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Having to fire an employee can be one of the most difficult conversations for a manager to have, but with a few simple tricks, the process can be as smooth and easy as ripping off a band aid, says Akankasha Dewan.
But it’s also the time of the year where bosses set new targets for their staff and review performances, and basically judge whether existing employees have what it takes to lead the company to new heights.
Of course, most existing employees are up to the challenge, but quite often you do come across staff who simply do not have what it takes to contribute to your firm – be it due to their own attitudes or the lack of an organisational fit.
In such a case, how do you let go of staff without facing painful amounts of drama, tears and – most of the time – extreme awkwardness?
While I personally haven’t been fired before (touch wood), I have heard stories of “successful” and quite “unsuccessful” firing sessions. Here are three methods which have worked in the past to make this unpleasant situation better – or at least as “better” as it can possibly be.
Make it quick and easy
Think of the process as ripping off another person’s band aid.
Lay the news on them gently, but firmly. Avoid long sentences and unnecessary pauses. They might elongate the weariness of the employee in question as he/she awaits the news of their termination.
As unhappy as you are with your employee, this isn’t a time to go in-depth on their mistakes or use the termination session as an opportunity to vent out your frustration at him/her.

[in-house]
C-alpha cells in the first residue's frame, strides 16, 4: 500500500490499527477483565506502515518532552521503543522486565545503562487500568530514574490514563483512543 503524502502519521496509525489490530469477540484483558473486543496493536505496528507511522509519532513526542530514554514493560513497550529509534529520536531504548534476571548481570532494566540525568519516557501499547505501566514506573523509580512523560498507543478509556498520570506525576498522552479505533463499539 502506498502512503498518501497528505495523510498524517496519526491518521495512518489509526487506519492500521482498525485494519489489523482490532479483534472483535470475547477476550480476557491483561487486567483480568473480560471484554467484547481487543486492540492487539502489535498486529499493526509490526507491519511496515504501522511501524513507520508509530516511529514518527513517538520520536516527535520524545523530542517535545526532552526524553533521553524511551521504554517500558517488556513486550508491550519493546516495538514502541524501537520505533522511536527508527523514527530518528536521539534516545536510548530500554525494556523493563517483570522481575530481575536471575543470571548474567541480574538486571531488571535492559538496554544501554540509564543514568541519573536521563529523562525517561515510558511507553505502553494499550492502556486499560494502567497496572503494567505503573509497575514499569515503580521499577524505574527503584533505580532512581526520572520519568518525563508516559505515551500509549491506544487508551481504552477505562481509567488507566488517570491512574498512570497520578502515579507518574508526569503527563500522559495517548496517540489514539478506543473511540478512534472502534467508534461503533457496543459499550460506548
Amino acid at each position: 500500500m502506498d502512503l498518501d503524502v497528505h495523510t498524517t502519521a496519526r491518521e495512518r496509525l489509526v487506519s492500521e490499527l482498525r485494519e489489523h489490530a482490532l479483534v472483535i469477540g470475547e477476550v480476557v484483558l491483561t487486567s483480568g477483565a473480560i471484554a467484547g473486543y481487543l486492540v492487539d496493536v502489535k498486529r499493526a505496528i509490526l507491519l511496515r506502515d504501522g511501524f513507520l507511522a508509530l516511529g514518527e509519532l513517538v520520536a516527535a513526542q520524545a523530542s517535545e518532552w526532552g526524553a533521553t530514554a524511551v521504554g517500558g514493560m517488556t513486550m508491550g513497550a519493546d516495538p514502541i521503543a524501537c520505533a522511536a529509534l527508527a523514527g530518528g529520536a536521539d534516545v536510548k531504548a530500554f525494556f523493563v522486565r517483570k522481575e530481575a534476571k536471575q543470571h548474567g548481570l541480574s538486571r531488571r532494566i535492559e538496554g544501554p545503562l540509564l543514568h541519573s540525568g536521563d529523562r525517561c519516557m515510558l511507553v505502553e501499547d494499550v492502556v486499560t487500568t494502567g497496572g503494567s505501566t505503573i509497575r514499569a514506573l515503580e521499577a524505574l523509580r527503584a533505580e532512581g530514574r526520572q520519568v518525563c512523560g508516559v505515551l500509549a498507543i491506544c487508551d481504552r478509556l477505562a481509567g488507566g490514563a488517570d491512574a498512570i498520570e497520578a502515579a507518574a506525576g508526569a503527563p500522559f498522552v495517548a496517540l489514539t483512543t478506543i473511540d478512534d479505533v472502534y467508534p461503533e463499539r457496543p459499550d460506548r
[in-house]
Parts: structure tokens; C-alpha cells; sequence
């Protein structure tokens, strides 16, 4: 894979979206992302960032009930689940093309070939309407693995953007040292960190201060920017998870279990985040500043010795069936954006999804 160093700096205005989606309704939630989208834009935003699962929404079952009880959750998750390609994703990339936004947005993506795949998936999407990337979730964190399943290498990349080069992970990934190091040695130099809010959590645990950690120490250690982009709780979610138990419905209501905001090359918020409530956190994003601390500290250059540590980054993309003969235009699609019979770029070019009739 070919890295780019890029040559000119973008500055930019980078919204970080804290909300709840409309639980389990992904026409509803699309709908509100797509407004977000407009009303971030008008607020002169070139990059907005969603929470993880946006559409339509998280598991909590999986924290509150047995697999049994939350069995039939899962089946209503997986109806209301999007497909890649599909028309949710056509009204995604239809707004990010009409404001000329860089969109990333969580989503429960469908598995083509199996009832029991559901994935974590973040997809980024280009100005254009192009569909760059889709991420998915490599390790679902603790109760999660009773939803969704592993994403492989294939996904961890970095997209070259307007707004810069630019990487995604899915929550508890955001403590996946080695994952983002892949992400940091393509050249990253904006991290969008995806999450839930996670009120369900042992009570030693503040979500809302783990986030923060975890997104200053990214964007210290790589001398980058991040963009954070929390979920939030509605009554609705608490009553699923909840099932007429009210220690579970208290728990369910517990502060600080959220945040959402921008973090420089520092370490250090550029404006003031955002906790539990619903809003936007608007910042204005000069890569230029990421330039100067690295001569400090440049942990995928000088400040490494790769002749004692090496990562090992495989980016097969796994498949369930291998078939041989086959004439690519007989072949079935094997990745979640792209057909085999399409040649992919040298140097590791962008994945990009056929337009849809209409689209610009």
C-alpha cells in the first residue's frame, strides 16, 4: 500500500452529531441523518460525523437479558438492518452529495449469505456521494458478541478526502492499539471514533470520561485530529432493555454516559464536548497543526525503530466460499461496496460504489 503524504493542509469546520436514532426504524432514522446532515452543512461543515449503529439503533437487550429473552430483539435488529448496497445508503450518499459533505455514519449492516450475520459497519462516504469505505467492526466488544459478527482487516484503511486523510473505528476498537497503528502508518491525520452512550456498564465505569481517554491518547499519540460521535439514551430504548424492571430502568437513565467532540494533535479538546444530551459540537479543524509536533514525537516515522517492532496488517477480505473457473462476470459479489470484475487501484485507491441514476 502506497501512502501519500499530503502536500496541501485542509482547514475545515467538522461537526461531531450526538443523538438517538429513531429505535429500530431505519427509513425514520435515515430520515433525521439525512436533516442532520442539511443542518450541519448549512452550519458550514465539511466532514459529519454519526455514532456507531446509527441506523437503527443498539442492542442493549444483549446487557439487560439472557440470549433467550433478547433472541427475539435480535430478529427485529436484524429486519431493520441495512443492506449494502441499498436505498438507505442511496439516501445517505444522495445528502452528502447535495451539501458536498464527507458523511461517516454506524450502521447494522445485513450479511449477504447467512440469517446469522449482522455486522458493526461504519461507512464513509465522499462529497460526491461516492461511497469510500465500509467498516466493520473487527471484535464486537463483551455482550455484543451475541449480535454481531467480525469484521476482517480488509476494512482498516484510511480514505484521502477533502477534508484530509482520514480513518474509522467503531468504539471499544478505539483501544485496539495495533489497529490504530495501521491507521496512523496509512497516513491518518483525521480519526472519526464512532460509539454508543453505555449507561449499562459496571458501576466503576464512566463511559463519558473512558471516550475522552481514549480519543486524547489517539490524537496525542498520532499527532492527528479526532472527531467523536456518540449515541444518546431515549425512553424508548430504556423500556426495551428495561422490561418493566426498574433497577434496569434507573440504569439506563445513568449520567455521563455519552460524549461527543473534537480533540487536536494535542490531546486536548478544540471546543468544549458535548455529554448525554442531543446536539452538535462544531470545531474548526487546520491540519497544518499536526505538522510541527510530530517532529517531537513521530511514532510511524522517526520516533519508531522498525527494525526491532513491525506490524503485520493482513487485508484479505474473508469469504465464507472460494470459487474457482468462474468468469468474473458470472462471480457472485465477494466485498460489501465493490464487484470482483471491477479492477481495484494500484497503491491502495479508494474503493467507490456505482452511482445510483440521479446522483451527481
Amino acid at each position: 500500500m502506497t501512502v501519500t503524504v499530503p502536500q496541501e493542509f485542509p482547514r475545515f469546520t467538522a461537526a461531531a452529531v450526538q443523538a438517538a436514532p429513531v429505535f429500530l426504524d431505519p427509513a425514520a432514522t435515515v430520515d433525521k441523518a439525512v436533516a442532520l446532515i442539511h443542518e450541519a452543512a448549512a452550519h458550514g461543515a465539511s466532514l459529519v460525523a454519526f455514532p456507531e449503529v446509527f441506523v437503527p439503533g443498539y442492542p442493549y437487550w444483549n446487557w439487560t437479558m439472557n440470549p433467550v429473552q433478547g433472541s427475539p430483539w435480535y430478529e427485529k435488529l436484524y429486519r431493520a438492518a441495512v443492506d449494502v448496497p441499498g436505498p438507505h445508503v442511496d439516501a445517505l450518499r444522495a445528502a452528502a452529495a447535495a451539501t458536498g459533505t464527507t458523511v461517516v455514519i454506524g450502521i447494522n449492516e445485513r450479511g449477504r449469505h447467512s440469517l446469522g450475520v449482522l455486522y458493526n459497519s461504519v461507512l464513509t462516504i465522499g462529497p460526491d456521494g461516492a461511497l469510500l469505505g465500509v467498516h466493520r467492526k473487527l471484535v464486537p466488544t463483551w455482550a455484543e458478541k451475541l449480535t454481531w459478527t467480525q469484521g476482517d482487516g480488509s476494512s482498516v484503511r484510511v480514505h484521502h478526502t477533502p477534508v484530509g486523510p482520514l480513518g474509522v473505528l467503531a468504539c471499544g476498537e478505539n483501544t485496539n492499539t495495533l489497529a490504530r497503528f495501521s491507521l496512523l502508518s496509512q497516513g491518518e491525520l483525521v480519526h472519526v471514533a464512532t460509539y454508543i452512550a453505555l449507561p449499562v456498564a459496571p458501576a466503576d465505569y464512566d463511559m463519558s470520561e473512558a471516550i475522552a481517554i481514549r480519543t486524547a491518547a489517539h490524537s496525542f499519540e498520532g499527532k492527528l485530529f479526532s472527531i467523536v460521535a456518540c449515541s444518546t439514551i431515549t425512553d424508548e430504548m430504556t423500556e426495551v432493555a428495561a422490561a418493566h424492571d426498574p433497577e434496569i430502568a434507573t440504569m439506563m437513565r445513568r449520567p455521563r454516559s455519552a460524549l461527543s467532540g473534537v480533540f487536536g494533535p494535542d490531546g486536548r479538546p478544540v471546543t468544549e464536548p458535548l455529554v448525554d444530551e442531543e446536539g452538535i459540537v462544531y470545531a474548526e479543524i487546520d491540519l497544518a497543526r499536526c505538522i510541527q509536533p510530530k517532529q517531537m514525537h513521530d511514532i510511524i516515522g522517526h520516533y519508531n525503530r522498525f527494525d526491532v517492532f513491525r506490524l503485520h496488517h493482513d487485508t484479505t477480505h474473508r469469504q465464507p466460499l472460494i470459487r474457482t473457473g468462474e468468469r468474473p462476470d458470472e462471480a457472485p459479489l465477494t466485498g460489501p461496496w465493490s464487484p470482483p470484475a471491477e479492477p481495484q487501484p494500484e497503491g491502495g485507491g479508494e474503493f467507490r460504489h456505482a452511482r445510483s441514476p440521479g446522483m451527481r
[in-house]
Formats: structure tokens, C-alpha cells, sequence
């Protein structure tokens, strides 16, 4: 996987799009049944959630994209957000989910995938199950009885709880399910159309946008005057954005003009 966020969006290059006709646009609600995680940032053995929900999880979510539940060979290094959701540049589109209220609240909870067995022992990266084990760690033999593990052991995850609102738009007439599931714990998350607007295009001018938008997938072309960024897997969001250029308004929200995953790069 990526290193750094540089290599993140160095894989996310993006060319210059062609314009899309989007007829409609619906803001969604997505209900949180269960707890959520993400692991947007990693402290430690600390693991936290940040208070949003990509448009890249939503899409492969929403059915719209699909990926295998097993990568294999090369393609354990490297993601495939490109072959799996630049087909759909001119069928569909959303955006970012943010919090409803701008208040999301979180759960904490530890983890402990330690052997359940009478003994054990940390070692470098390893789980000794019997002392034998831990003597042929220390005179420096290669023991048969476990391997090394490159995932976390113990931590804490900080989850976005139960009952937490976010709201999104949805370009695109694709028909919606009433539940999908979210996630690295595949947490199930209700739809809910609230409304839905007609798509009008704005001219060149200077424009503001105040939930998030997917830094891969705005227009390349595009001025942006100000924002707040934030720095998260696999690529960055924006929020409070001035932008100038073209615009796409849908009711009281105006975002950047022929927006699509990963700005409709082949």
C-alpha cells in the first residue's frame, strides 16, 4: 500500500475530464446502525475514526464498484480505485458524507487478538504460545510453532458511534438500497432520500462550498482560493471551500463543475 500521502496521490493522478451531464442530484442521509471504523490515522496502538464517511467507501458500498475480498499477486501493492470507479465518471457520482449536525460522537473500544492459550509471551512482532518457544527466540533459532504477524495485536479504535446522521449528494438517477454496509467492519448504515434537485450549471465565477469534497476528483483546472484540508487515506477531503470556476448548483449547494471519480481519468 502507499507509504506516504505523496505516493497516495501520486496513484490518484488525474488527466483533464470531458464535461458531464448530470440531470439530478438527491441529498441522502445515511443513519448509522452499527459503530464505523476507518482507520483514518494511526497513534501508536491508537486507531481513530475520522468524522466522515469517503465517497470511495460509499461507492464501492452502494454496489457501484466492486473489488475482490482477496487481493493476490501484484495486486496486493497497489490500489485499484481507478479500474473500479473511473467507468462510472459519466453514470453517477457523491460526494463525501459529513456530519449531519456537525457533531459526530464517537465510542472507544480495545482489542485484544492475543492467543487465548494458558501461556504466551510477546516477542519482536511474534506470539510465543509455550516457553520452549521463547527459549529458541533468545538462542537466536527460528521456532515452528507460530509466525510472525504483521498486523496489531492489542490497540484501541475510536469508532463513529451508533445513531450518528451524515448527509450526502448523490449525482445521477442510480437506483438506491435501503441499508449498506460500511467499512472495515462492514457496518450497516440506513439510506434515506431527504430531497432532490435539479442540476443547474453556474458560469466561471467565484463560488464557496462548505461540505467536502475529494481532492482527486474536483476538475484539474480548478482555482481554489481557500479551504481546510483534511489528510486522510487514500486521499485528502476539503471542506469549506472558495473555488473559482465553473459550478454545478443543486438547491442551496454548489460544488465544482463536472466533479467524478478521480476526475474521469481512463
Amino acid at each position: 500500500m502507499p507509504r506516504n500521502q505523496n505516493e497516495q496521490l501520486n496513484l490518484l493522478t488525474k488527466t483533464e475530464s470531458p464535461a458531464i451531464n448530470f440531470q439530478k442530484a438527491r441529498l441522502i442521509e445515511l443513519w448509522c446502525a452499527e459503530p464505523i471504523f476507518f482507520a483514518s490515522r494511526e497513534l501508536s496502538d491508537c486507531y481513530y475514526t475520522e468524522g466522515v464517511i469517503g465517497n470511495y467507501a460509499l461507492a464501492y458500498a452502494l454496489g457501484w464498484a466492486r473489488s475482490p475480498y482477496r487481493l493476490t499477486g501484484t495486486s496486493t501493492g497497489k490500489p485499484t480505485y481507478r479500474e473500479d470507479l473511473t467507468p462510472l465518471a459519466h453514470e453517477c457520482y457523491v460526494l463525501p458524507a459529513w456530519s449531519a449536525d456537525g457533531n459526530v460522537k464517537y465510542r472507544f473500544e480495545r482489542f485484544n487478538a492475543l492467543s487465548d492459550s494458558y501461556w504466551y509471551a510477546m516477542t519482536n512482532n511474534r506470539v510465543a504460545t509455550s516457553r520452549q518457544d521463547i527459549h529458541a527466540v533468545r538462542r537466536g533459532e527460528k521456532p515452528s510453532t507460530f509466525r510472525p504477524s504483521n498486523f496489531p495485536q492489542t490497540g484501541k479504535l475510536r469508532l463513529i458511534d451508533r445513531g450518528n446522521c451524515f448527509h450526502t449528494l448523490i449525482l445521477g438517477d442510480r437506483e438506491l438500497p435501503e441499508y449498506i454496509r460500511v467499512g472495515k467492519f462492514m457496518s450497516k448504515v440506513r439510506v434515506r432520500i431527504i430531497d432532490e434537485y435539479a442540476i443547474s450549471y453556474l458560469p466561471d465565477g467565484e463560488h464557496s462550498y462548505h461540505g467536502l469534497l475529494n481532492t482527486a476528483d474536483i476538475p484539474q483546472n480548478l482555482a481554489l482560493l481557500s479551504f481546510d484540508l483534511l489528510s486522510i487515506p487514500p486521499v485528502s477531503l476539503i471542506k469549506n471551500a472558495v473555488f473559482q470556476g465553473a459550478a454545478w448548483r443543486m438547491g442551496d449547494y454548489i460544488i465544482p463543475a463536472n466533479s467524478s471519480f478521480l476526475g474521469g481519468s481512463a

Instead, communicate clearly your reasons for terminating the employee’s stint at the role. It is also important to thank him/her for the services they have provided – regardless of whether those services have been up to standard.
Most bosses also announce the news of a person’s lay-off directly to him or her and behind closed doors. This ensures the individual doesn’t go through unnecessary amounts of judgment from other professionals.
A severance package can go a long way in minimising an employee’s potential anger. On the day of the dismissal meeting, invite a representative from HR to sit in and handle the paperwork.
This will allow the employee to shift his or her focus to logistics rather than on having been let go. For small businesses without HR departments, having an office manager sit in on the process could be just as effective. In many instances that manager will never hear from the employee again, but if a terminated employee does choose to take legal action, a well-prepared manager should have nothing to worry about.
Terminations are never easy – both for the employee and for the manager. But by working hard to prepare in advance for the termination session, and by adopting the right techniques, a manager can ease the transition and return to his or her tasks as quickly as possible.
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